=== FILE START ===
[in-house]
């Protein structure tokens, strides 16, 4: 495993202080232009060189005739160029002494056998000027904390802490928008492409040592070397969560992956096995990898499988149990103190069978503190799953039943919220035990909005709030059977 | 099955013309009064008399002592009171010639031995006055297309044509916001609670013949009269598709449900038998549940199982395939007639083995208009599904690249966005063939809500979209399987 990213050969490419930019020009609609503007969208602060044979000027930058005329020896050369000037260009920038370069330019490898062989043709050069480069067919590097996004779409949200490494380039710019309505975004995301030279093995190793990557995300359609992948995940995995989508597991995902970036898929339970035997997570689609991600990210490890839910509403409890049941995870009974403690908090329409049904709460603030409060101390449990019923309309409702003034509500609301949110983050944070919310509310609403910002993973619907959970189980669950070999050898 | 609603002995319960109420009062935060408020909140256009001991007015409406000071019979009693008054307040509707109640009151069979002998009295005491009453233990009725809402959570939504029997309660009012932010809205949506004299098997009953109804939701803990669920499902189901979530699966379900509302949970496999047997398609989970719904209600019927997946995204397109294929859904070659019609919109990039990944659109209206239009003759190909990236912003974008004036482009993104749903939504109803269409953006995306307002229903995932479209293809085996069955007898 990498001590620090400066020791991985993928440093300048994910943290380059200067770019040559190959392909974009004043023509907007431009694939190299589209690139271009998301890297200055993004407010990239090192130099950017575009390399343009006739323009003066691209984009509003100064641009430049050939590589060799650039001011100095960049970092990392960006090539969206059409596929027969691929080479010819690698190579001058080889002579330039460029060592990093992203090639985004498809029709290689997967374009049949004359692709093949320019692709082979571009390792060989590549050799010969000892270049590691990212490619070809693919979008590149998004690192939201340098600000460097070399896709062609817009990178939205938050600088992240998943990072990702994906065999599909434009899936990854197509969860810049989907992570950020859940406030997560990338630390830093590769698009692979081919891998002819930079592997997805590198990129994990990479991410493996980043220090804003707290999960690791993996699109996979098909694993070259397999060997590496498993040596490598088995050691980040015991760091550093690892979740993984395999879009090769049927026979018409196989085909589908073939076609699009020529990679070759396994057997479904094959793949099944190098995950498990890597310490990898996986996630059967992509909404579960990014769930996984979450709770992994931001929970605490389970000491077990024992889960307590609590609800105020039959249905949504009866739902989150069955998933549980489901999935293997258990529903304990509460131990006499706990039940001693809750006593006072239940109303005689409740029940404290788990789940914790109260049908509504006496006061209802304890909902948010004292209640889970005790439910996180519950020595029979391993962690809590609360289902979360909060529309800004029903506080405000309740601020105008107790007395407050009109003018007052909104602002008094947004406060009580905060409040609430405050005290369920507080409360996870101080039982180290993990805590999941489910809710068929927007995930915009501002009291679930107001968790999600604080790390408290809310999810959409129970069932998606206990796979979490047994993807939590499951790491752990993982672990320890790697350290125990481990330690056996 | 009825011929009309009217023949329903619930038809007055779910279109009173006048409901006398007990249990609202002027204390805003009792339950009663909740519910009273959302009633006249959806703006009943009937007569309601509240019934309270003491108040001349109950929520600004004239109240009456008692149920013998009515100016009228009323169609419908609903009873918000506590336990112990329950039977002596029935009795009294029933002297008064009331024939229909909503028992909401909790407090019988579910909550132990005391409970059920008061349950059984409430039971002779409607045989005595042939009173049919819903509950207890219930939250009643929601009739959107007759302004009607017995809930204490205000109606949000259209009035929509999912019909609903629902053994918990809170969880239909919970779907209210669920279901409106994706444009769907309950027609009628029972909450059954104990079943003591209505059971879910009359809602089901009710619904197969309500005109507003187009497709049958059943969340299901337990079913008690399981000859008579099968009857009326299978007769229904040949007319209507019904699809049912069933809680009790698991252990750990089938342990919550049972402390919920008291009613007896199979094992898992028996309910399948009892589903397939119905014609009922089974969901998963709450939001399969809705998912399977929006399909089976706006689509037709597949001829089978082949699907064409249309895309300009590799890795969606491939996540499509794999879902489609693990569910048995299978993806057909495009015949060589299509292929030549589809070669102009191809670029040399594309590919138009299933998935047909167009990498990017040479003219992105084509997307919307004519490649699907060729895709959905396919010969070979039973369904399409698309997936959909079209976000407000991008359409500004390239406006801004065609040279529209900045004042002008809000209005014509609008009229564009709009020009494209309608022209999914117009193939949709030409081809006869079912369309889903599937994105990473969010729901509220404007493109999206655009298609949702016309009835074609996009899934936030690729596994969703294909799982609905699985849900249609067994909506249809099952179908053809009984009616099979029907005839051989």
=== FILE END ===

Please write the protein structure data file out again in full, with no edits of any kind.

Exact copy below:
[in-house]
């Protein structure tokens, strides 16, 4: 495993202080232009060189005739160029002494056998000027904390802490928008492409040592070397969560992956096995990898499988149990103190069978503190799953039943919220035990909005709030059977 | 099955013309009064008399002592009171010639031995006055297309044509916001609670013949009269598709449900038998549940199982395939007639083995208009599904690249966005063939809500979209399987 990213050969490419930019020009609609503007969208602060044979000027930058005329020896050369000037260009920038370069330019490898062989043709050069480069067919590097996004779409949200490494380039710019309505975004995301030279093995190793990557995300359609992948995940995995989508597991995902970036898929339970035997997570689609991600990210490890839910509403409890049941995870009974403690908090329409049904709460603030409060101390449990019923309309409702003034509500609301949110983050944070919310509310609403910002993973619907959970189980669950070999050898 | 609603002995319960109420009062935060408020909140256009001991007015409406000071019979009693008054307040509707109640009151069979002998009295005491009453233990009725809402959570939504029997309660009012932010809205949506004299098997009953109804939701803990669920499902189901979530699966379900509302949970496999047997398609989970719904209600019927997946995204397109294929859904070659019609919109990039990944659109209206239009003759190909990236912003974008004036482009993104749903939504109803269409953006995306307002229903995932479209293809085996069955007898 990498001590620090400066020791991985993928440093300048994910943290380059200067770019040559190959392909974009004043023509907007431009694939190299589209690139271009998301890297200055993004407010990239090192130099950017575009390399343009006739323009003066691209984009509003100064641009430049050939590589060799650039001011100095960049970092990392960006090539969206059409596929027969691929080479010819690698190579001058080889002579330039460029060592990093992203090639985004498809029709290689997967374009049949004359692709093949320019692709082979571009390792060989590549050799010969000892270049590691990212490619070809693919979008590149998004690192939201340098600000460097070399896709062609817009990178939205938050600088992240998943990072990702994906065999599909434009899936990854197509969860810049989907992570950020859940406030997560990338630390830093590769698009692979081919891998002819930079592997997805590198990129994990990479991410493996980043220090804003707290999960690791993996699109996979098909694993070259397999060997590496498993040596490598088995050691980040015991760091550093690892979740993984395999879009090769049927026979018409196989085909589908073939076609699009020529990679070759396994057997479904094959793949099944190098995950498990890597310490990898996986996630059967992509909404579960990014769930996984979450709770992994931001929970605490389970000491077990024992889960307590609590609800105020039959249905949504009866739902989150069955998933549980489901999935293997258990529903304990509460131990006499706990039940001693809750006593006072239940109303005689409740029940404290788990789940914790109260049908509504006496006061209802304890909902948010004292209640889970005790439910996180519950020595029979391993962690809590609360289902979360909060529309800004029903506080405000309740601020105008107790007395407050009109003018007052909104602002008094947004406060009580905060409040609430405050005290369920507080409360996870101080039982180290993990805590999941489910809710068929927007995930915009501002009291679930107001968790999600604080790390408290809310999810959409129970069932998606206990796979979490047994993807939590499951790491752990993982672990320890790697350290125990481990330690056996 | 009825011929009309009217023949329903619930038809007055779910279109009173006048409901006398007990249990609202002027204390805003009792339950009663909740519910009273959302009633006249959806703006009943009937007569309601509240019934309270003491108040001349109950929520600004004239109240009456008692149920013998009515100016009228009323169609419908609903009873918000506590336990112990329950039977002596029935009795009294029933002297008064009331024939229909909503028992909401909790407090019988579910909550132990005391409970059920008061349950059984409430039971002779409607045989005595042939009173049919819903509950207890219930939250009643929601009739959107007759302004009607017995809930204490205000109606949000259209009035929509999912019909609903629902053994918990809170969880239909919970779907209210669920279901409106994706444009769907309950027609009628029972909450059954104990079943003591209505059971879910009359809602089901009710619904197969309500005109507003187009497709049958059943969340299901337990079913008690399981000859008579099968009857009326299978007769229904040949007319209507019904699809049912069933809680009790698991252990750990089938342990919550049972402390919920008291009613007896199979094992898992028996309910399948009892589903397939119905014609009922089974969901998963709450939001399969809705998912399977929006399909089976706006689509037709597949001829089978082949699907064409249309895309300009590799890795969606491939996540499509794999879902489609693990569910048995299978993806057909495009015949060589299509292929030549589809070669102009191809670029040399594309590919138009299933998935047909167009990498990017040479003219992105084509997307919307004519490649699907060729895709959905396919010969070979039973369904399409698309997936959909079209976000407000991008359409500004390239406006801004065609040279529209900045004042002008809000209005014509609008009229564009709009020009494209309608022209999914117009193939949709030409081809006869079912369309889903599937994105990473969010729901509220404007493109999206655009298609949702016309009835074609996009899934936030690729596994969703294909799982609905699985849900249609067994909506249809099952179908053809009984009616099979029907005839051989």